The trypanosome alternative oxidase: a potential drug target?

Stefanie K. Menzies, Lindsay B. Tulloch, Gordon J. Florence, Terry K. Smith*

*Corresponding author for this work

Research output: Contribution to journalReview articlepeer-review

17 Citations (Scopus)
2 Downloads (Pure)


New drugs against Trypanosoma brucei, the causative agent of Human African Trypanosomiasis, are urgently needed to replace the highly toxic and largely ineffective therapies currently used. The trypanosome alternative oxidase (TAO) is an essential and unique mitochondrial protein in these parasites and is absent from mammalian mitochondria, making it an attractive drug target. The structure and function of the protein are now well characterized, with several inhibitors reported in the literature which show potential as clinical drug candidates. In this review we provide an update on the functional activity and structural aspects of TAO. We then discuss TAO inhibitors reported to date, problems encountered with in vivo testing of these compounds, and discuss the future of TAO as a therapeutic target.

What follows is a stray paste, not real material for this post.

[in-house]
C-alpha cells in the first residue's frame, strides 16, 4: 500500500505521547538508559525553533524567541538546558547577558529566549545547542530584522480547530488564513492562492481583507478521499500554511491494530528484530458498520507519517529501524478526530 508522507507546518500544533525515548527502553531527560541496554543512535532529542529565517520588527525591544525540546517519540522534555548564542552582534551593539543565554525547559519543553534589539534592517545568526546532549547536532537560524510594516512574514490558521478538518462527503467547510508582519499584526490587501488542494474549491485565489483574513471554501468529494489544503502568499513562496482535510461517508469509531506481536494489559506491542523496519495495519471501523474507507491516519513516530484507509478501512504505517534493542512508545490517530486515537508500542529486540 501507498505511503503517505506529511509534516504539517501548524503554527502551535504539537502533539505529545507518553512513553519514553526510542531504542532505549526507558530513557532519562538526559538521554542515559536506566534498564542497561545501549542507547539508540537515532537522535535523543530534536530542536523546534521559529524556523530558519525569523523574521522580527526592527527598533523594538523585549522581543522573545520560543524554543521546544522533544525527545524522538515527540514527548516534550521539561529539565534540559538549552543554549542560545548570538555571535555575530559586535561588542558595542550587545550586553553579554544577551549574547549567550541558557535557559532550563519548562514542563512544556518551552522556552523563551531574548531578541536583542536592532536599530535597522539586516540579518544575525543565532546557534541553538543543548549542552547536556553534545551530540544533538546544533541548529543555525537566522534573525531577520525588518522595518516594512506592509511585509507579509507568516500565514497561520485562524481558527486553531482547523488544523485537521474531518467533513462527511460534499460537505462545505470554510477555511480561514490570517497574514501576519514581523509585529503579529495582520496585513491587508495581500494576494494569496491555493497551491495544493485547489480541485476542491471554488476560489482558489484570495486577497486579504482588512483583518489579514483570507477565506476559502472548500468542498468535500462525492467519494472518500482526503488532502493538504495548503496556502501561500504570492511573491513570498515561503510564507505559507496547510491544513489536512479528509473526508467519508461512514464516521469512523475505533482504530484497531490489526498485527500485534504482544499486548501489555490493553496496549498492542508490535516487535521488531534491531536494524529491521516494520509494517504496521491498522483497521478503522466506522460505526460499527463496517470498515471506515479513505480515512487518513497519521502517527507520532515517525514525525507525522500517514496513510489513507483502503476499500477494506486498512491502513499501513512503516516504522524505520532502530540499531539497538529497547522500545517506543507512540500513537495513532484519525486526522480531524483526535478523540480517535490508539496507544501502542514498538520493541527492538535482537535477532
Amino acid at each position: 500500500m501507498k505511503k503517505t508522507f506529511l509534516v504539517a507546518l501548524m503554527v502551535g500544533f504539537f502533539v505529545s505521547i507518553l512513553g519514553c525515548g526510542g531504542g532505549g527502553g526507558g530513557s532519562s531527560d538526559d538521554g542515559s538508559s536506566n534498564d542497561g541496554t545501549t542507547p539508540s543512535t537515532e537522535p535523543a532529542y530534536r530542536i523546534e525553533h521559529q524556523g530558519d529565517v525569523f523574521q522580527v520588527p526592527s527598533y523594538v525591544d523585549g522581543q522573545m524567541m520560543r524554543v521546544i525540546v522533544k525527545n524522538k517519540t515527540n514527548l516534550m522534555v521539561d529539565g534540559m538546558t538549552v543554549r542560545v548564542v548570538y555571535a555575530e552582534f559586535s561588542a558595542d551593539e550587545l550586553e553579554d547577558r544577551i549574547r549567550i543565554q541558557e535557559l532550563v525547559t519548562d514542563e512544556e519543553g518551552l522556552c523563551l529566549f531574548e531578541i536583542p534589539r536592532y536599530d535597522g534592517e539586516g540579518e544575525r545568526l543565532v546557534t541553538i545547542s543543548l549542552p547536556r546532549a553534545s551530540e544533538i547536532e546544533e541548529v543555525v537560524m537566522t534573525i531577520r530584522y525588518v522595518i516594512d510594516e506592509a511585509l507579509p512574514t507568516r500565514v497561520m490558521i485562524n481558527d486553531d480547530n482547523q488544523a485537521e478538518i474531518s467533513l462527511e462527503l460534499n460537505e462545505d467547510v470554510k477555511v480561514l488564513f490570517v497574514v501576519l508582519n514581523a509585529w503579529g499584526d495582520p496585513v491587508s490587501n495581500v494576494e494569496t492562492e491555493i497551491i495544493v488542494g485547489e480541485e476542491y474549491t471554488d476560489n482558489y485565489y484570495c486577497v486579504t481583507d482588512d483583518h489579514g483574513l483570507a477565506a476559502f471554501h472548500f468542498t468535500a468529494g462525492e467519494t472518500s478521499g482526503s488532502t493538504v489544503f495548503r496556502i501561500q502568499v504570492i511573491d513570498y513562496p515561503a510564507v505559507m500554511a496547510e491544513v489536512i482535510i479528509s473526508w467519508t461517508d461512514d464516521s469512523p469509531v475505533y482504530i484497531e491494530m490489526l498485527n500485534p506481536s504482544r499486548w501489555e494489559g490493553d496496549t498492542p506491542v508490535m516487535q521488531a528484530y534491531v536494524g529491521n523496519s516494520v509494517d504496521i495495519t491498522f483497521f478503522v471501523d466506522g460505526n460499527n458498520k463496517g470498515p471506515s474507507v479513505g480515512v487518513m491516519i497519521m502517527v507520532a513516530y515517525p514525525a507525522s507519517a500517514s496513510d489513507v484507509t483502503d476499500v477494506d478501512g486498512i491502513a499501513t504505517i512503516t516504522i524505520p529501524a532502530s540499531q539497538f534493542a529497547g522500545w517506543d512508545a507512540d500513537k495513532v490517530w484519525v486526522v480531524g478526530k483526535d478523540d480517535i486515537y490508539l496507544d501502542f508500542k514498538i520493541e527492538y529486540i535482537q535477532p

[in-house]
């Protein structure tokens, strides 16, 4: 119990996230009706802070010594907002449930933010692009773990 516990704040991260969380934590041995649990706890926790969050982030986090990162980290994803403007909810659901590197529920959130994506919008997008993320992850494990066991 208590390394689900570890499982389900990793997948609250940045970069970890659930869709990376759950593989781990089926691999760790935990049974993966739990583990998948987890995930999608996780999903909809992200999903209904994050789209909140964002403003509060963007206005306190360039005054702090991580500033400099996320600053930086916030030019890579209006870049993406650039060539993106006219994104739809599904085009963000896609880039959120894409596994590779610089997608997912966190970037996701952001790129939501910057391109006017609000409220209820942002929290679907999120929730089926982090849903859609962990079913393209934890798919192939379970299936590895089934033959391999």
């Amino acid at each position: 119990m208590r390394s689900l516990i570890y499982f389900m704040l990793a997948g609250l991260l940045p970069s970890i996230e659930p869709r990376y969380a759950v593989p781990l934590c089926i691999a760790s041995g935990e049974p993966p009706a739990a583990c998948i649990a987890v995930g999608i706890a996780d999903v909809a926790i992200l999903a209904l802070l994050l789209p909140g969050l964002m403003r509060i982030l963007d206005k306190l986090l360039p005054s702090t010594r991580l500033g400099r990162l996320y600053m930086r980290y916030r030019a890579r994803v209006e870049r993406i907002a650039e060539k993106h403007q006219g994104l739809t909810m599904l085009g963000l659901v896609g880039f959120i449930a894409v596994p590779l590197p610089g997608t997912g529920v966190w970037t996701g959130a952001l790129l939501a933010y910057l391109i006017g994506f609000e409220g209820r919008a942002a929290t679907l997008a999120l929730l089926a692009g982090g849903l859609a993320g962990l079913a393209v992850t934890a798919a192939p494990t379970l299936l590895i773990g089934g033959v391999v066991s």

Original languageEnglish
Pages (from-to)175-183
Number of pages9
Issue number2
Early online date29 Nov 2016
Publication statusPublished - Feb 2018
EventBritish-Society-for-Parasitology (BSP) Autumn Symposium on Microbial Protein Targets - Towards Understanding and Intervention - Durham
Duration: 14 Sept 201616 Sept 2016


  • Trypanosoma alternative oxidase
  • Drug discovery
  • Chemotherapy
  • Human African trypanosomiasis
  • Sleeping sickness
  • Trypanosoma brucei


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